- Jim Fletcher
The latter chapters of Zechariah are like something out of a movie. In fact,
they remind me of the movie, Raiders of the Lost Ark. When the Nazis take the
recently discovered Ark of the Covenant away from adventurer Indiana Jones, they
decide to open it.
With much fanfare, an archaeologist and several Nazi officers take off the
lid and peer inside. Their initial excitement turns to terror, as they realize
they’ve unleashed the power of God. Those closest to the ark begin to scream,
then literally melt. Eyes melt out of sockets. They resemble wax figures.
Pretty gruesome imagery, but it does remind me of the promise by God that a
similar scene will unfold one day. The thought that people will die on their
feet and eyes will melt out of sockets is hard to believe. It makes no sense in
the context of an ancient prophet. Yet, it’s there.
Interesting how many people — particularly certain liberal Christian scholars
— dismiss this passage as symbolism, or a description of some ancient battle.
They don’t consider that it could be yet future and an example of predictive
This prophecy from Zechariah 14:12 became very real to me a few years ago, as
I sat and had coffee with an Israeli security expert in Jerusalem. We talked about a lot of things,
specifically the Israeli-Palestinian war. This man had seen a lot and was sober
in his views of the situation.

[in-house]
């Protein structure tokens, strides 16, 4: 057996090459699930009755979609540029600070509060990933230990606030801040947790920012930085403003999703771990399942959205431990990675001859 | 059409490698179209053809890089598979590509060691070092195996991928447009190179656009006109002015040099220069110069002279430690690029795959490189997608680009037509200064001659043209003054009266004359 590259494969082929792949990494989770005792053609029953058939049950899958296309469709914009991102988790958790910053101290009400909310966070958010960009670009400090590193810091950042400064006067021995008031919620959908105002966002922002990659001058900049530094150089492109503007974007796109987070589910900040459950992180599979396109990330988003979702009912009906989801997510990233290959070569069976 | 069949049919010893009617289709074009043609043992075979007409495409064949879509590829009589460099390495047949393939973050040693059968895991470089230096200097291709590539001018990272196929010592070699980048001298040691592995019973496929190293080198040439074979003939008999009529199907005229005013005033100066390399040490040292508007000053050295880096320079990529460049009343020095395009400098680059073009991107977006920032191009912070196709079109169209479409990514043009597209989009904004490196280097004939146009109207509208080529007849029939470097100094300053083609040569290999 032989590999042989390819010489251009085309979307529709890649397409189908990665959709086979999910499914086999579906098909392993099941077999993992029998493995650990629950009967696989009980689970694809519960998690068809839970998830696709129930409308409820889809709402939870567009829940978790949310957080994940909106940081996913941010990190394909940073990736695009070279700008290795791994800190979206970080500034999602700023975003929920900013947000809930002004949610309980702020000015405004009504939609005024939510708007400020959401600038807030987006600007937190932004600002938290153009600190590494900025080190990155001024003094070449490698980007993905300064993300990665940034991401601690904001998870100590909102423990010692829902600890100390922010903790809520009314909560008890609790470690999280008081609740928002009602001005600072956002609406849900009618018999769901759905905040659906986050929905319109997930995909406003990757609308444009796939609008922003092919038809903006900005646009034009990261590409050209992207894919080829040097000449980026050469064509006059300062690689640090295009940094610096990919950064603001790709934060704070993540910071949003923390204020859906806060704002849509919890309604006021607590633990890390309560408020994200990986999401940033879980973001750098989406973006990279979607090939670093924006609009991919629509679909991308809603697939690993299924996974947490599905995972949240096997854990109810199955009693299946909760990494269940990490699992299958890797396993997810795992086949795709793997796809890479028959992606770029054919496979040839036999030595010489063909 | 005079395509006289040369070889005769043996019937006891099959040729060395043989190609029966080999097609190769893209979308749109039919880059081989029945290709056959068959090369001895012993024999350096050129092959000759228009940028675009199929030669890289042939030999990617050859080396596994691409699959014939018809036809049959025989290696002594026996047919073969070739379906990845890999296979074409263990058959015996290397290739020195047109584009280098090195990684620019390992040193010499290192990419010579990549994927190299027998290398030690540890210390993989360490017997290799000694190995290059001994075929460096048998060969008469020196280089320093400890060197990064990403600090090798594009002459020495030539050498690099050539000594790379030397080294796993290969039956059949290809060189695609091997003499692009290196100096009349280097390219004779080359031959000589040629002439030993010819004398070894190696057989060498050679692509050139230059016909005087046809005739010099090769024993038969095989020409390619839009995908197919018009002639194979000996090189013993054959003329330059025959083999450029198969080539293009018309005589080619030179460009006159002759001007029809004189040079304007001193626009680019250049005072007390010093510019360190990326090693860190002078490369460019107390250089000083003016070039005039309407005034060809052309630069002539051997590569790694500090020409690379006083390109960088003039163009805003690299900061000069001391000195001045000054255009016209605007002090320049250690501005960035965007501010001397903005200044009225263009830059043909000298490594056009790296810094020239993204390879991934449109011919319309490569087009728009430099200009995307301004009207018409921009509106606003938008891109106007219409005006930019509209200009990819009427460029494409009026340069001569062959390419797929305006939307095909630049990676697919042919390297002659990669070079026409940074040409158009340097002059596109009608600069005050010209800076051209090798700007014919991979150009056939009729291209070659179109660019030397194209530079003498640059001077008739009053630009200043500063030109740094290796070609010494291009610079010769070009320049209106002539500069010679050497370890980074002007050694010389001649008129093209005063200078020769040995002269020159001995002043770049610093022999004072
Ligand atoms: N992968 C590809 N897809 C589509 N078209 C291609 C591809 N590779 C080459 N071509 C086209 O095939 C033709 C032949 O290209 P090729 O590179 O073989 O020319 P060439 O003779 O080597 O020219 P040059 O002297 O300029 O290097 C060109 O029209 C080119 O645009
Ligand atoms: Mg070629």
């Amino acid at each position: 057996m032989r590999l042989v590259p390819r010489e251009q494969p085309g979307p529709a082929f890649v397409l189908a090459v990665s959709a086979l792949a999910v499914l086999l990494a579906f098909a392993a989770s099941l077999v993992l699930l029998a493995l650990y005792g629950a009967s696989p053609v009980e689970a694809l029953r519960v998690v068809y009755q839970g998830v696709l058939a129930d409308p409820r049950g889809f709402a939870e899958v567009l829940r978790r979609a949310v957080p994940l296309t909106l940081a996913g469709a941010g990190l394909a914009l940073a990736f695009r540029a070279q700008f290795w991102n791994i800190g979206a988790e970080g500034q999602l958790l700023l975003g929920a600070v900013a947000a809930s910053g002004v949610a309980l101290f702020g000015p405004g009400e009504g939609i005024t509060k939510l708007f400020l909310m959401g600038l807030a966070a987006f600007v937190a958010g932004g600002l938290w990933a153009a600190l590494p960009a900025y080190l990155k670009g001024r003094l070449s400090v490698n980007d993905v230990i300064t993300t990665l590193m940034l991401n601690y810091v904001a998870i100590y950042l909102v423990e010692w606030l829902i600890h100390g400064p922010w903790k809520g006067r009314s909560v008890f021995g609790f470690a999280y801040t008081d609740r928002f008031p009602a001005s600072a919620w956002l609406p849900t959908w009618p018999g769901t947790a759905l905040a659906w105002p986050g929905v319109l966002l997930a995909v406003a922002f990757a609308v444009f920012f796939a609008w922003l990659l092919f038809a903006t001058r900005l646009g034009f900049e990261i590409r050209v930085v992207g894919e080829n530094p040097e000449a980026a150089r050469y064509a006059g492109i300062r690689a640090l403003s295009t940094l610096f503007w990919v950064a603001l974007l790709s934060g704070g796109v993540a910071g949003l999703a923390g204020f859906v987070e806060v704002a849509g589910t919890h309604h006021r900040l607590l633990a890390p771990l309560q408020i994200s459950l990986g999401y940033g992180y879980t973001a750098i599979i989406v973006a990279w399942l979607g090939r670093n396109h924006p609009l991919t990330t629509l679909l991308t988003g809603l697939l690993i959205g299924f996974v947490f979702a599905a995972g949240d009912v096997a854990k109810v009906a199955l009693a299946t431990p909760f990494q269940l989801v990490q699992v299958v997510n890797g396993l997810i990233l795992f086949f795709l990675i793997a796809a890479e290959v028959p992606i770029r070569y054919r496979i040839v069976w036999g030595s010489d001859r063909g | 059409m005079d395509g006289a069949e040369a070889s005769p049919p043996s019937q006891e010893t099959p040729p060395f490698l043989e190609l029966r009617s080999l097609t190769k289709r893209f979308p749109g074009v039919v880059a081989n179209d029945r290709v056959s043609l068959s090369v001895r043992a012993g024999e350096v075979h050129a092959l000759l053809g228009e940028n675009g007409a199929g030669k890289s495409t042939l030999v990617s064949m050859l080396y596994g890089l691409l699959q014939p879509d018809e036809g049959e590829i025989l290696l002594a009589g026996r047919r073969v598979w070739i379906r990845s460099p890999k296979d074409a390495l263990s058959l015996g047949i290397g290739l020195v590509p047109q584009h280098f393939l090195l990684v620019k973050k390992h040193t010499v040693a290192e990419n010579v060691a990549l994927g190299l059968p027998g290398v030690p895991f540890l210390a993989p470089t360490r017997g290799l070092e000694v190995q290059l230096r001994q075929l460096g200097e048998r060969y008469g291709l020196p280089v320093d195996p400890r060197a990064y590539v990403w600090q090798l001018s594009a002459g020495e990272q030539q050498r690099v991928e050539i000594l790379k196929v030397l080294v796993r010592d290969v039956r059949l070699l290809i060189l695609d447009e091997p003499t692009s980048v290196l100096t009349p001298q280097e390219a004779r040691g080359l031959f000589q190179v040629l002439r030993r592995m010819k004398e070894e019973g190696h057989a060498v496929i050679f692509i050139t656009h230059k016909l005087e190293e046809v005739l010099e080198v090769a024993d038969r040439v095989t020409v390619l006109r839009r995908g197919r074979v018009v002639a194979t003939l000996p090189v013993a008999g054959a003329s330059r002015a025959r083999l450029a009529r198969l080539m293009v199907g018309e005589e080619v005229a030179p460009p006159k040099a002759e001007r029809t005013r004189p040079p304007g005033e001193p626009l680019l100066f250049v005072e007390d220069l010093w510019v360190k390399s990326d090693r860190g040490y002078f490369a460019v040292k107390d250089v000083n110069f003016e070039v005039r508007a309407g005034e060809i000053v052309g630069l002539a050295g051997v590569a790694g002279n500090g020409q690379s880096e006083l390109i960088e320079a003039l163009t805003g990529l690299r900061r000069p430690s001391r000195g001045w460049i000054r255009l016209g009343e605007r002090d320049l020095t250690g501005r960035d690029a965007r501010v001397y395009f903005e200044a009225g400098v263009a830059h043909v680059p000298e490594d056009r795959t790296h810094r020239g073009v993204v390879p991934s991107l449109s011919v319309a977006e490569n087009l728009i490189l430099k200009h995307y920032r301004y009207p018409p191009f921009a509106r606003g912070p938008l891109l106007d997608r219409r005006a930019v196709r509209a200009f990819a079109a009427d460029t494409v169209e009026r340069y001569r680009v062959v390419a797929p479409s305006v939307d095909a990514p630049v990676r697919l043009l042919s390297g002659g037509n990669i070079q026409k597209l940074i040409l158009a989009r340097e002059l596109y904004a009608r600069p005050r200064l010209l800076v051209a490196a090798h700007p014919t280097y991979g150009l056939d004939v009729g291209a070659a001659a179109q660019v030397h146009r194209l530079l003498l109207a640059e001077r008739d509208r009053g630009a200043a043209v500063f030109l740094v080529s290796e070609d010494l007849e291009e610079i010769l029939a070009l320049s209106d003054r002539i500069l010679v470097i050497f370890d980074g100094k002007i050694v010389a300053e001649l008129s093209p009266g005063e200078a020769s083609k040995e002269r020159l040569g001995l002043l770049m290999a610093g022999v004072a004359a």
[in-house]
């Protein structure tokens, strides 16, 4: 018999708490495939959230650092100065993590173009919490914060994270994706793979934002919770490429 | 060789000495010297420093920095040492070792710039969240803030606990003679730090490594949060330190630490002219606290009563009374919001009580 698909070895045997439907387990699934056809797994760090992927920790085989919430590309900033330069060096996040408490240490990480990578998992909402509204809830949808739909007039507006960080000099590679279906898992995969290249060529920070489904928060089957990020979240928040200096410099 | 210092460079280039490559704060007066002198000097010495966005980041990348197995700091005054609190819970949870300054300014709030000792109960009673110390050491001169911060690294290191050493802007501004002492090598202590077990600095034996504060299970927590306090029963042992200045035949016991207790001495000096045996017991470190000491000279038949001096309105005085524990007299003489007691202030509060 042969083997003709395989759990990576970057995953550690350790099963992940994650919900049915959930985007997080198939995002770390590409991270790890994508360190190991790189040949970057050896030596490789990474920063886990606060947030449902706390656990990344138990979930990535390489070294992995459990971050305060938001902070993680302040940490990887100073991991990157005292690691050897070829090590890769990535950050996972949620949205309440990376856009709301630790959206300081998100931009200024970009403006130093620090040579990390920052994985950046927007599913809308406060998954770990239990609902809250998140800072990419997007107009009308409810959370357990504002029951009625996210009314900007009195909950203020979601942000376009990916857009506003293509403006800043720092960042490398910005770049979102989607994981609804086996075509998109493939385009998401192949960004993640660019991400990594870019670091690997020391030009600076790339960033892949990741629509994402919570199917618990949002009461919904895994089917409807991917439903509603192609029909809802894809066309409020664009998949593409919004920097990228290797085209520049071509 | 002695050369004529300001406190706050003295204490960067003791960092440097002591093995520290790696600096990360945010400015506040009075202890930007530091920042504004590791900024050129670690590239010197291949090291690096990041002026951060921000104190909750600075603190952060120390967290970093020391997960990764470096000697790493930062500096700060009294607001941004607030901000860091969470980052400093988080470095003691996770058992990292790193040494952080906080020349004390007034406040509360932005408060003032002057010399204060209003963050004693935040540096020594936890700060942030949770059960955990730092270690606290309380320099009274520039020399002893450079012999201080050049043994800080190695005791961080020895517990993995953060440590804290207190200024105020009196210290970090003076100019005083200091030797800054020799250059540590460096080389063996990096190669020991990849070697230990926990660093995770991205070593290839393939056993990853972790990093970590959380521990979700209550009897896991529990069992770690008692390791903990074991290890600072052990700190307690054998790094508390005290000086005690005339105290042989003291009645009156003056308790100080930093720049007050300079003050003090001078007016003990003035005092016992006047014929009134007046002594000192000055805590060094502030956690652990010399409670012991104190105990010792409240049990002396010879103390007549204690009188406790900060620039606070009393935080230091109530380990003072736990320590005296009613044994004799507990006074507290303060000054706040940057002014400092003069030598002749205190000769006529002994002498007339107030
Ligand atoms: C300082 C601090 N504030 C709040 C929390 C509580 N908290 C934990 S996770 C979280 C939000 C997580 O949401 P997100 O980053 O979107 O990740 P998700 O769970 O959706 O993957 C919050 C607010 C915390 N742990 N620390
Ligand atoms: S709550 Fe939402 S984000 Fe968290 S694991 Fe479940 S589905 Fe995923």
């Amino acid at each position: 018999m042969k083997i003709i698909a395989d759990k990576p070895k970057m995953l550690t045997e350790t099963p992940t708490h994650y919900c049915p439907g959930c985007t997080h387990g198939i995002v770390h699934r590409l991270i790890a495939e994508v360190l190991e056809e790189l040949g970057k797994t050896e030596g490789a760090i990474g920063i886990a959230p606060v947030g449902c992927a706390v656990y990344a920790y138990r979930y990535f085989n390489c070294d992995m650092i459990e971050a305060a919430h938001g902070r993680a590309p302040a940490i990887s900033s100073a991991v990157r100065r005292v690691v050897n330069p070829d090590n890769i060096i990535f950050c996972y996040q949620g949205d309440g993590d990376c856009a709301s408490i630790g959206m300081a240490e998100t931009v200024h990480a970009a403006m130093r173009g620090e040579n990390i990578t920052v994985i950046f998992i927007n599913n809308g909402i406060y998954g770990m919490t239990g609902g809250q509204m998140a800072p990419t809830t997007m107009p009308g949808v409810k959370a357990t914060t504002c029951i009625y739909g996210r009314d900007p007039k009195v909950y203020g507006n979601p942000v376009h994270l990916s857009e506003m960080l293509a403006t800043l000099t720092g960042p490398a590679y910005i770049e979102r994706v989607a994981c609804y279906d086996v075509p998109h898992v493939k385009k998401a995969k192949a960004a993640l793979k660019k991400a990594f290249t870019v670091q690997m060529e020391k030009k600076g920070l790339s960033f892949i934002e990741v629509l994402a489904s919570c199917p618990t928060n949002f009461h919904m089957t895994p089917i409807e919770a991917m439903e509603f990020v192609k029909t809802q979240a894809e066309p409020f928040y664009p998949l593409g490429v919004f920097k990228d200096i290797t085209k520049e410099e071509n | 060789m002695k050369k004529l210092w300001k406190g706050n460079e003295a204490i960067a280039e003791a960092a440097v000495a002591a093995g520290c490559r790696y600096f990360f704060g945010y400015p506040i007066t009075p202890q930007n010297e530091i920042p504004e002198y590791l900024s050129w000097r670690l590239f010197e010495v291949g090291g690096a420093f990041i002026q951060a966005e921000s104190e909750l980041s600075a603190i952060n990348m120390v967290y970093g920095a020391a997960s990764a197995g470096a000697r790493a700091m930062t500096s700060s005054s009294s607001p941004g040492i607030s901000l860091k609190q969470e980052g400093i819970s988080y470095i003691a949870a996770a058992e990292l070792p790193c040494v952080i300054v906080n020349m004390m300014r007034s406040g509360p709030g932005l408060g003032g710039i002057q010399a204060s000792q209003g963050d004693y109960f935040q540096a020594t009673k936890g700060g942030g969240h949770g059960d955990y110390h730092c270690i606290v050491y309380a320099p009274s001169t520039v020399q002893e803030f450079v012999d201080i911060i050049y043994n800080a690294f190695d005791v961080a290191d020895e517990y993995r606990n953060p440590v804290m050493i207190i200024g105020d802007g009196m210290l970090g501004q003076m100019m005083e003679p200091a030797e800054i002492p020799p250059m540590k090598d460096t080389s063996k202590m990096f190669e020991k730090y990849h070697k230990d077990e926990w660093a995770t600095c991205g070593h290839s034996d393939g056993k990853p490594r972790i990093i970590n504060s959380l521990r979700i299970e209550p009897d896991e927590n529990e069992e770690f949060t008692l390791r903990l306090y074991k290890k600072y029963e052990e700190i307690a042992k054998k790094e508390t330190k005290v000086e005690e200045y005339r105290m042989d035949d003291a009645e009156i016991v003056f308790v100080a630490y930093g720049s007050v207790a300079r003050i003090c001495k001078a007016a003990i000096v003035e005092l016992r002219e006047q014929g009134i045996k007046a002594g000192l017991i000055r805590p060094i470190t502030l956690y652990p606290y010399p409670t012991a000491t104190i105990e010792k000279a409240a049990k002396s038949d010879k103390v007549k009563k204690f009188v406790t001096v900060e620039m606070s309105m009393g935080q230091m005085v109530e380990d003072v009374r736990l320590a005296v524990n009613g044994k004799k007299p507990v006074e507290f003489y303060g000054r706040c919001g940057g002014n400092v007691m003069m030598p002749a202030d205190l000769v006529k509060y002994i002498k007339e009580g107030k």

Eventually, I brought up the Bible. He hadn’t indicated whether he was
religious or not, but as with many Israelis, he was open to discussing the
Bible. So, in the context of the information he revealed to me — for example,
most of the neighboring countries’ ballistic missiles are aimed at Israel’s
heartland along the coastal plain — I asked his opinion of Zechariah 14.
“It seems to me that it’s describing a nuclear confrontation; do you think
that’s true?” I said somewhat hesitatingly.
He looked away for a minute and set his coffee cup down.
“It is if one believes the Bible is true.”
Wow. That really is a profound statement.
In other words, yes, the Great Day of the Lord must be a future reality…if
one believes the Bible. Amazing. It follows of course that many people do not
It shows clearly that our worldview depends on what we think about the Bible.
I would assume that someone like Jim Carrey, the actor, wouldn’t exactly
believe the Bible. So he’s left with a great uncertainty about the future. And
let’s not pick on him. Think of the myriad entertainers, politicians, even
religious leaders today who do not believe the Bible. They will be wholly
unprepared for the end. How ironic that Bible prophecy adherents are considered
to be the crazies, the fringe.
I always have loved the story David Reagan tells about a pastor he once knew.
He asked this pastor about the passage in Zechariah which describes the Messiah
as returning to the Mount of Olives
one day. The pastor explained carefully that it didn’t mean that, but rather was
symbolic of how Jesus comes into someone’s heart.
That was a catalyst for Dave becoming one of the world’s leading Bible
prophecy experts. He knew the pastor’s explanation of the passage was bogus.
What it really means is exactly what it says. One day, the Messiah will come to
Earth and set foot on the Mount of Olives. Then
he will proceed to the Temple
Mount. This will happen in
real time, in real history. It won’t be a vision or symbolic of something else.
I am constantly amazed at how real history confirms the Bible. Think of the
hundreds of prophecies already fulfilled to the letter.
Why do we think those remaining will be anything less?
Jim Fletcher is a member of the executive committee of the National Christian
Leadership Conference for Israel (NCLCI). He can be reached at